Fanta Traore leads The Sadie Collective, an initiative that focuses on mentoring and increasing representation of Black women in economics. For Pew’s “After the Fact” podcast’s latest season, “Race and Research,” Traore discussed her career journey and how her organization is working to enhance diversity in the quantitative sciences fields.
This interview has been edited for clarity and length.
A: The numbers are discouraging. In the U.S., from 2015 to 2019, for the 33,000 White women who study economics at the undergraduate level, there were only 600 to 700 Black women. When looking at those pursuing Ph.D.s in economics, only four out of 1,200 people are Black men or Black women on an annual basis. For women of color, it’s about 12 in total: eight Latinx-identifying women, four Black women, and zero Native American women.
A: Greater diversity is important for a number of reasons. One consequence of a lack of diversity is groupthink, which can occur when only people with similar experiences make decisions at the table. This results in missing key insights that can better inform how the economy is governed.
A: A great example is the 2008 economic recession. In a nutshell, the crisis occurred due to subprime mortgage lending—high-interest rate loans—given mostly to people in Black communities. If the Federal Reserve, which governs the U.S. economy, had employed a more diverse set of economists, better policymaking might have ensued and prevented one of the largest economic crises in history.
A: When explaining groupthink, I turn to the research conducted by the late Katherine W. Phillips, an American business theorist and former senior vice dean at Columbia Business School. Phillips’ research looked at how homogenous versus heterogeneous groups solve problems. She found that the homogenous group—where groupthink occurs—will find a solution quickly and think they’re doing a great job. The heterogenous group takes longer to find a solution, often with the perception that it’s not doing well, but gets to better results.
It’s like going to the gym. If you go to the gym, then turn around and leave without putting in any work, you can still say you went to the gym, but you won’t get any results. On the other hand, if you go to the gym and put in the time and effort, you may be uncomfortable and it may even be painful—but you’ll get results.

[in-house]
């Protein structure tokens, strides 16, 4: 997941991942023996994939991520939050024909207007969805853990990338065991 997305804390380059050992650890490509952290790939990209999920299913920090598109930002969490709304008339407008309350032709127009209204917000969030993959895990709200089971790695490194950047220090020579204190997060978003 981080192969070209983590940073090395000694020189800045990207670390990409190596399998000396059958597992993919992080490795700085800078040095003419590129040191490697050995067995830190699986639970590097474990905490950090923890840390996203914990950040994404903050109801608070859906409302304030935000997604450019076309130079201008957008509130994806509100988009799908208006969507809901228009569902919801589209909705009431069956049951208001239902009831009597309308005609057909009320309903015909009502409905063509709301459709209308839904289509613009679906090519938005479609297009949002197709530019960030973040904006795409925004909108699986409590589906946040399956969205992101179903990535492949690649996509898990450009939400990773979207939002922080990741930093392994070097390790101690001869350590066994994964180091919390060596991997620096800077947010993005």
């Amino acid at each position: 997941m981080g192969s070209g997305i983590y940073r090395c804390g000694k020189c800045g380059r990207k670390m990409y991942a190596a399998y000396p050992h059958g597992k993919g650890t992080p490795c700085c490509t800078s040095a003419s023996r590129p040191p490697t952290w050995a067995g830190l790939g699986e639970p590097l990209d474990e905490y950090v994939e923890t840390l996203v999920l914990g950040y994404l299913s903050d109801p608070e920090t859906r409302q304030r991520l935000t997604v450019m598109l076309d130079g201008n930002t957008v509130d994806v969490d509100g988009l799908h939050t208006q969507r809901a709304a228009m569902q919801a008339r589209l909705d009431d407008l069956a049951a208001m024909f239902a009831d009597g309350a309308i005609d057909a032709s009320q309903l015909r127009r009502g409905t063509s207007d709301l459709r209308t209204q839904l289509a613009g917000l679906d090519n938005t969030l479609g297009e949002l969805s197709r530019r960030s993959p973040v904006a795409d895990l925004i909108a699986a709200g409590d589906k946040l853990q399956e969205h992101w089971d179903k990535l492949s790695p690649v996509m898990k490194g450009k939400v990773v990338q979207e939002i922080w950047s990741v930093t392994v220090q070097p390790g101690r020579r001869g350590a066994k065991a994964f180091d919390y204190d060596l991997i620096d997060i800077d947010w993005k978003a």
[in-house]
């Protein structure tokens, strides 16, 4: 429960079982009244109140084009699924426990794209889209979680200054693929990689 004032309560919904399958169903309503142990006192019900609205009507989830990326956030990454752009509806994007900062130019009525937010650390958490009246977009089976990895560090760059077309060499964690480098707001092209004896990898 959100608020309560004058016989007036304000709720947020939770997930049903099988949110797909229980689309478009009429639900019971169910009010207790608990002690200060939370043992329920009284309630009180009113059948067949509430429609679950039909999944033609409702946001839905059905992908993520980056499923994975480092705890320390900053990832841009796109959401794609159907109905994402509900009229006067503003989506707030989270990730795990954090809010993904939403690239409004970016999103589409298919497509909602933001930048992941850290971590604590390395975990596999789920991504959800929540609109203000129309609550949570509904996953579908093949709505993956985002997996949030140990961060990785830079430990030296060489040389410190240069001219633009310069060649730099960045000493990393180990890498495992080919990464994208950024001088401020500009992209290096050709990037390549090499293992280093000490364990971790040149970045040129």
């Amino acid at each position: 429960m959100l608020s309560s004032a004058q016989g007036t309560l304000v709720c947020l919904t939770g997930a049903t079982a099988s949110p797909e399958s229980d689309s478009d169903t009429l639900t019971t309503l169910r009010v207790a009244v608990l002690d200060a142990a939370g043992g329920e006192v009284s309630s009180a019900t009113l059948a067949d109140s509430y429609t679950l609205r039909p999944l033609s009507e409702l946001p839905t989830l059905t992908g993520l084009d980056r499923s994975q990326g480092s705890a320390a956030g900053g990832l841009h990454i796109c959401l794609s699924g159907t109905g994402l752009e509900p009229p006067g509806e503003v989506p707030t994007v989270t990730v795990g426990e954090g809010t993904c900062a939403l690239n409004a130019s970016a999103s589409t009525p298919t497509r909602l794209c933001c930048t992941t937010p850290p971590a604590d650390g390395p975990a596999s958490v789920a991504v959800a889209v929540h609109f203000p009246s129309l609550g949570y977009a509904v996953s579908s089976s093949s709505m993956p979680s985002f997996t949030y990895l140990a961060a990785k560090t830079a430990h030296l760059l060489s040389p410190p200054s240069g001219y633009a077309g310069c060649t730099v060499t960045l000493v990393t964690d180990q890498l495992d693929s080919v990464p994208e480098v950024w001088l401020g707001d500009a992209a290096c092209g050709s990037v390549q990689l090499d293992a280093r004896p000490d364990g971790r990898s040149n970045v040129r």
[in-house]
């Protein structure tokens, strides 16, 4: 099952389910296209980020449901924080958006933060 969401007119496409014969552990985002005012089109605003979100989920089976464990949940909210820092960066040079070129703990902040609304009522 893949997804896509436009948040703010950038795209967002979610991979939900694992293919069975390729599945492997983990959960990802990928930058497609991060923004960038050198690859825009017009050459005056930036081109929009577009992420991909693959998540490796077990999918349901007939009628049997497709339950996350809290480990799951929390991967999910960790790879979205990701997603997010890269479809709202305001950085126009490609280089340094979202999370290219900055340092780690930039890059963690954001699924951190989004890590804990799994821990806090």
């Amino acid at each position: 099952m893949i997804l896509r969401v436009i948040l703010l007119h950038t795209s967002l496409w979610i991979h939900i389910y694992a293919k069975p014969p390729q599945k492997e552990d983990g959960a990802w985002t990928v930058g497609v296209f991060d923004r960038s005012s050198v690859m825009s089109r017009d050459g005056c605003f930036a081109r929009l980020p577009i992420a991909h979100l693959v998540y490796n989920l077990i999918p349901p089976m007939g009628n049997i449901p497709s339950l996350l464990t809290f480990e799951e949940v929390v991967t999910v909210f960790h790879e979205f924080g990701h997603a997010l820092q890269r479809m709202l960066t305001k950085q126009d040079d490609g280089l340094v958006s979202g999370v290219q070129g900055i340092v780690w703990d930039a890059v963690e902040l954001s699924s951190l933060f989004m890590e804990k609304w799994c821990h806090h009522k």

When it comes to finding solutions to real-world problems, it’s important to recognize that we might find ourselves having uncomfortable conversations. But those conversations will lead to beneficial results for the larger whole. That’s why there’s a need for more young women of color in the economic space, and that’s where The Sadie Collective comes in.
A: As someone who grew up in New York City and attended Howard University (an HBCU, or historically Black university) in Washington, D.C., working at the Federal Reserve was a stark change for me. At economics conferences, I’d often be the only Black woman in attendance. While I felt isolated, I learned that I was not alone in that regard, because other Black women in the field felt similarly. One of those women was Anna Gifty. Together, we co-founded The Sadie Collective out of a desire to build community.
A: We named The Sadie Collective for America’s first Black Ph.D. economist, Sadie Tanner Mossell Alexander, who got her doctorate in 1921. While Sadie didn’t get the chance to practice her work as an economist, she did pave the way with her critical economic questions.
A: This community grew into a bigger initiative that now supports young Black women’s careers in economics. We do this via a pathway that serves four key groups: high school, undergraduate, and graduate students, and young career professionals. We also have a fifth group, allies, because when only four Black women are getting Ph.D.s in economics annually, allies are critical to helping them thrive, whether that be in the form of role models to show what an economics career can look like or mentors in the workplace.
A: Growing up in New York City, one of the most diverse—and segregated—cities in the world, brought up a lot of questions for me related to opportunity and resource distribution. The true turning point for me, though, was during a summer program at Princeton when a policymaker introduced the concept of economic research through her work in ending a food desert in Harlem. I immediately wanted to learn more, so I went back to Howard and declared a second major in economics—in addition to my already-declared major of political science. This meant a mad dash to take nearly 10 extra classes, but it was one of the best decisions I made.
A: My first piece of advice would be to not get discouraged by your early experiences; the field of economics is so much more than Economics 101. Go straight to the interesting questions that drive you. Look up journal articles and see what economists are saying about them.
My second piece of advice would be to remember that women bring forward a unique perspective, and women economists have shown there’s a lot to learn by looking at the intersection of economics with other fields.
To me, economics means that everyone gets to have their full potential and humanity realized because they have their safety needs met, their physiological needs met, and are able to freely exist in the world. It’s certainly my hope to help women pursue their aspirations in this way.